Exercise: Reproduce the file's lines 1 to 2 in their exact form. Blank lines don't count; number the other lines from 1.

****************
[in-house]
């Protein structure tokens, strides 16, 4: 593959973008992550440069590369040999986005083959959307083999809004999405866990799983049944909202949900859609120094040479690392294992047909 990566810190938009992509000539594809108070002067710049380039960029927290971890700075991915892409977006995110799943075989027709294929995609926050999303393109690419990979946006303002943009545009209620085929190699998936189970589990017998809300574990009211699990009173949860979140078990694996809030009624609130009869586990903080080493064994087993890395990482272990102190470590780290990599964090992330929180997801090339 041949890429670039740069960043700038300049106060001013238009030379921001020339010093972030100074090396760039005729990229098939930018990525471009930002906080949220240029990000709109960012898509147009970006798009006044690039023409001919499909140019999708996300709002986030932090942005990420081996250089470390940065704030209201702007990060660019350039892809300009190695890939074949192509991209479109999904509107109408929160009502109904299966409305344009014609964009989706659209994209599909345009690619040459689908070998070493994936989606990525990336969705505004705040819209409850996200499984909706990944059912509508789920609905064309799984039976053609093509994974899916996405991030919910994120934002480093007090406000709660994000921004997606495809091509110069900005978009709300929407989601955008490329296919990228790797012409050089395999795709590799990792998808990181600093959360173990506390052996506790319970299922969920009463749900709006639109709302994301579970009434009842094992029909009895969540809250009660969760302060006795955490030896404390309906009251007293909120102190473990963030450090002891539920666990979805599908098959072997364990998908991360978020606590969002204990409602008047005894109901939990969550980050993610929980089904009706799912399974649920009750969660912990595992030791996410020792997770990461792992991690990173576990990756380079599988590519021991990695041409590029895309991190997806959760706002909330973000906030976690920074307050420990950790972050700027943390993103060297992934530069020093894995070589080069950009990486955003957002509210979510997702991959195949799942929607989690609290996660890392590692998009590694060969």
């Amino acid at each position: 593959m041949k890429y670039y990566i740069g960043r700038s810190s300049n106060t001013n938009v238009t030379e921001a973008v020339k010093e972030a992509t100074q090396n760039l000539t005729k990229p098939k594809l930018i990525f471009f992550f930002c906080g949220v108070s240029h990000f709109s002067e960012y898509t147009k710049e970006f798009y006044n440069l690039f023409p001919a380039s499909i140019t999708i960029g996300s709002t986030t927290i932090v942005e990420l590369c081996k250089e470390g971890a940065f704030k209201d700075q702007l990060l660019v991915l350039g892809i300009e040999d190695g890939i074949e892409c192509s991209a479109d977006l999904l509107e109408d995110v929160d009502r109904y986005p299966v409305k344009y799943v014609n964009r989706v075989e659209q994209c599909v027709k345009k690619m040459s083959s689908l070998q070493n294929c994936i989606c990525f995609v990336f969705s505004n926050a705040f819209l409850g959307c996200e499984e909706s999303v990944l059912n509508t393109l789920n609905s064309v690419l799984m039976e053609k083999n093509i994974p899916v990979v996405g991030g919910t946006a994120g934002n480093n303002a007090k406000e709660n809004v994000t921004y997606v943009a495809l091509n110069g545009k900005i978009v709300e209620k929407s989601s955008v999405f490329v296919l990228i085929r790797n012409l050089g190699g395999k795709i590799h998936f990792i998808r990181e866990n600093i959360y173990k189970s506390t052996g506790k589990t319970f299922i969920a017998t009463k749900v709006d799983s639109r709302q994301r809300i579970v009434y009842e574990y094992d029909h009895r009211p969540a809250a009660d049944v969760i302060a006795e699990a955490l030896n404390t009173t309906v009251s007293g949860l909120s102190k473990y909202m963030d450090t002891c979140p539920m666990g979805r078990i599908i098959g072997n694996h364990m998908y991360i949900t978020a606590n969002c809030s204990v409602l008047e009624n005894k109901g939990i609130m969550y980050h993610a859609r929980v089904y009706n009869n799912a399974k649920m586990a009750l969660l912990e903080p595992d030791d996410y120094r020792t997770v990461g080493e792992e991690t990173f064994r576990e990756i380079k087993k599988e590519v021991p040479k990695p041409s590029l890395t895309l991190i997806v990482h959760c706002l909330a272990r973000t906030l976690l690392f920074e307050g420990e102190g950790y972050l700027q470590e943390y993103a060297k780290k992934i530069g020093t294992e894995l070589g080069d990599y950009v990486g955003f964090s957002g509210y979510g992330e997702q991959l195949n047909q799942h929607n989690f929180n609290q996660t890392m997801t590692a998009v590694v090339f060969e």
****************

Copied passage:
[in-house]
């Protein structure tokens, strides 16, 4: 593959973008992550440069590369040999986005083959959307083999809004999405866990799983049944909202949900859609120094040479690392294992047909 990566810190938009992509000539594809108070002067710049380039960029927290971890700075991915892409977006995110799943075989027709294929995609926050999303393109690419990979946006303002943009545009209620085929190699998936189970589990017998809300574990009211699990009173949860979140078990694996809030009624609130009869586990903080080493064994087993890395990482272990102190470590780290990599964090992330929180997801090339 041949890429670039740069960043700038300049106060001013238009030379921001020339010093972030100074090396760039005729990229098939930018990525471009930002906080949220240029990000709109960012898509147009970006798009006044690039023409001919499909140019999708996300709002986030932090942005990420081996250089470390940065704030209201702007990060660019350039892809300009190695890939074949192509991209479109999904509107109408929160009502109904299966409305344009014609964009989706659209994209599909345009690619040459689908070998070493994936989606990525990336969705505004705040819209409850996200499984909706990944059912509508789920609905064309799984039976053609093509994974899916996405991030919910994120934002480093007090406000709660994000921004997606495809091509110069900005978009709300929407989601955008490329296919990228790797012409050089395999795709590799990792998808990181600093959360173990506390052996506790319970299922969920009463749900709006639109709302994301579970009434009842094992029909009895969540809250009660969760302060006795955490030896404390309906009251007293909120102190473990963030450090002891539920666990979805599908098959072997364990998908991360978020606590969002204990409602008047005894109901939990969550980050993610929980089904009706799912399974649920009750969660912990595992030791996410020792997770990461792992991690990173576990990756380079599988590519021991990695041409590029895309991190997806959760706002909330973000906030976690920074307050420990950790972050700027943390993103060297992934530069020093894995070589080069950009990486955003957002509210979510997702991959195949799942929607989690609290996660890392590692998009590694060969």